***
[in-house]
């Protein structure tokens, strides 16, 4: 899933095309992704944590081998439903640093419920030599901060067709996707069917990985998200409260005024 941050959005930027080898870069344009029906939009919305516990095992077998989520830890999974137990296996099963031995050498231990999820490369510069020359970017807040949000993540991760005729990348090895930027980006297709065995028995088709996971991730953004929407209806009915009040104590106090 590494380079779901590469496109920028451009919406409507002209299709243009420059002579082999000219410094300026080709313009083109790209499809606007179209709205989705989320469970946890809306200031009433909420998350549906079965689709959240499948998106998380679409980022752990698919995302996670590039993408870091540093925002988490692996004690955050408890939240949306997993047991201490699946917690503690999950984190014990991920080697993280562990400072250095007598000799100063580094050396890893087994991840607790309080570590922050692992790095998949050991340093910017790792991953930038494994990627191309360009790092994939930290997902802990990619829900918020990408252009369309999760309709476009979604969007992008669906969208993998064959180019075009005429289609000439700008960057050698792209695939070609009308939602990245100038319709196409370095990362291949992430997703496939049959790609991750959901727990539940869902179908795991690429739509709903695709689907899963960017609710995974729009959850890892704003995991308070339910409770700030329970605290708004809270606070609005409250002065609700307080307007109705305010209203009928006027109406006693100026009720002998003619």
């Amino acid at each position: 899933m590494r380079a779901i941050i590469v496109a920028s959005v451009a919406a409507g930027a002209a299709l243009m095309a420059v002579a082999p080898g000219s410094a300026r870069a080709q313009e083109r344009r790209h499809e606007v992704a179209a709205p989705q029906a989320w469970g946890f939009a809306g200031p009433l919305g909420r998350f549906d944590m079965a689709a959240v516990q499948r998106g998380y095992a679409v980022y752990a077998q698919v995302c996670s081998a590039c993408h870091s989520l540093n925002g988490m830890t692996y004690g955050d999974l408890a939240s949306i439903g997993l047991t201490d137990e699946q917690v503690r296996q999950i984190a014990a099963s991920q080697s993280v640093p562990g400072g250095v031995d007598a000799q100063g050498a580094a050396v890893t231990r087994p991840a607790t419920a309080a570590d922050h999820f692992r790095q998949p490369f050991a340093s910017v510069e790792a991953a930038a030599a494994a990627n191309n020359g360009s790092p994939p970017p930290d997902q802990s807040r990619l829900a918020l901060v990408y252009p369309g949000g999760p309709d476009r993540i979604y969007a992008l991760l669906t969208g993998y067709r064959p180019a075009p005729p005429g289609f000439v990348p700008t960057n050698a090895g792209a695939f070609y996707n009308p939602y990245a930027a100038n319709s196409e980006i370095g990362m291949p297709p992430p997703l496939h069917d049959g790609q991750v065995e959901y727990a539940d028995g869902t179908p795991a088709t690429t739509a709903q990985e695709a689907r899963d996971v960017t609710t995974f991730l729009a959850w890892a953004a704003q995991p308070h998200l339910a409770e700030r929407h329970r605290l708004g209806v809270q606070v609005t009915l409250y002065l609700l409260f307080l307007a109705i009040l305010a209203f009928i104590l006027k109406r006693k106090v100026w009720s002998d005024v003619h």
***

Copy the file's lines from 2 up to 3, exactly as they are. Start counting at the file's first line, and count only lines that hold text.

């Protein structure tokens, strides 16, 4: 899933095309992704944590081998439903640093419920030599901060067709996707069917990985998200409260005024 941050959005930027080898870069344009029906939009919305516990095992077998989520830890999974137990296996099963031995050498231990999820490369510069020359970017807040949000993540991760005729990348090895930027980006297709065995028995088709996971991730953004929407209806009915009040104590106090 590494380079779901590469496109920028451009919406409507002209299709243009420059002579082999000219410094300026080709313009083109790209499809606007179209709205989705989320469970946890809306200031009433909420998350549906079965689709959240499948998106998380679409980022752990698919995302996670590039993408870091540093925002988490692996004690955050408890939240949306997993047991201490699946917690503690999950984190014990991920080697993280562990400072250095007598000799100063580094050396890893087994991840607790309080570590922050692992790095998949050991340093910017790792991953930038494994990627191309360009790092994939930290997902802990990619829900918020990408252009369309999760309709476009979604969007992008669906969208993998064959180019075009005429289609000439700008960057050698792209695939070609009308939602990245100038319709196409370095990362291949992430997703496939049959790609991750959901727990539940869902179908795991690429739509709903695709689907899963960017609710995974729009959850890892704003995991308070339910409770700030329970605290708004809270606070609005409250002065609700307080307007109705305010209203009928006027109406006693100026009720002998003619």
């Amino acid at each position: 899933m590494r380079a779901i941050i590469v496109a920028s959005v451009a919406a409507g930027a002209a299709l243009m095309a420059v002579a082999p080898g000219s410094a300026r870069a080709q313009e083109r344009r790209h499809e606007v992704a179209a709205p989705q029906a989320w469970g946890f939009a809306g200031p009433l919305g909420r998350f549906d944590m079965a689709a959240v516990q499948r998106g998380y095992a679409v980022y752990a077998q698919v995302c996670s081998a590039c993408h870091s989520l540093n925002g988490m830890t692996y004690g955050d999974l408890a939240s949306i439903g997993l047991t201490d137990e699946q917690v503690r296996q999950i984190a014990a099963s991920q080697s993280v640093p562990g400072g250095v031995d007598a000799q100063g050498a580094a050396v890893t231990r087994p991840a607790t419920a309080a570590d922050h999820f692992r790095q998949p490369f050991a340093s910017v510069e790792a991953a930038a030599a494994a990627n191309n020359g360009s790092p994939p970017p930290d997902q802990s807040r990619l829900a918020l901060v990408y252009p369309g949000g999760p309709d476009r993540i979604y969007a992008l991760l669906t969208g993998y067709r064959p180019a075009p005729p005429g289609f000439v990348p700008t960057n050698a090895g792209a695939f070609y996707n009308p939602y990245a930027a100038n319709s196409e980006i370095g990362m291949p297709p992430p997703l496939h069917d049959g790609q991750v065995e959901y727990a539940d028995g869902t179908p795991a088709t690429t739509a709903q990985e695709a689907r899963d996971v960017t609710t995974f991730l729009a959850w890892a953004a704003q995991p308070h998200l339910a409770e700030r929407h329970r605290l708004g209806v809270q606070v609005t009915l409250y002065l609700l409260f307080l307007a109705i009040l305010a209203f009928i104590l006027k109406r006693k106090v100026w009720s002998d005024v003619h």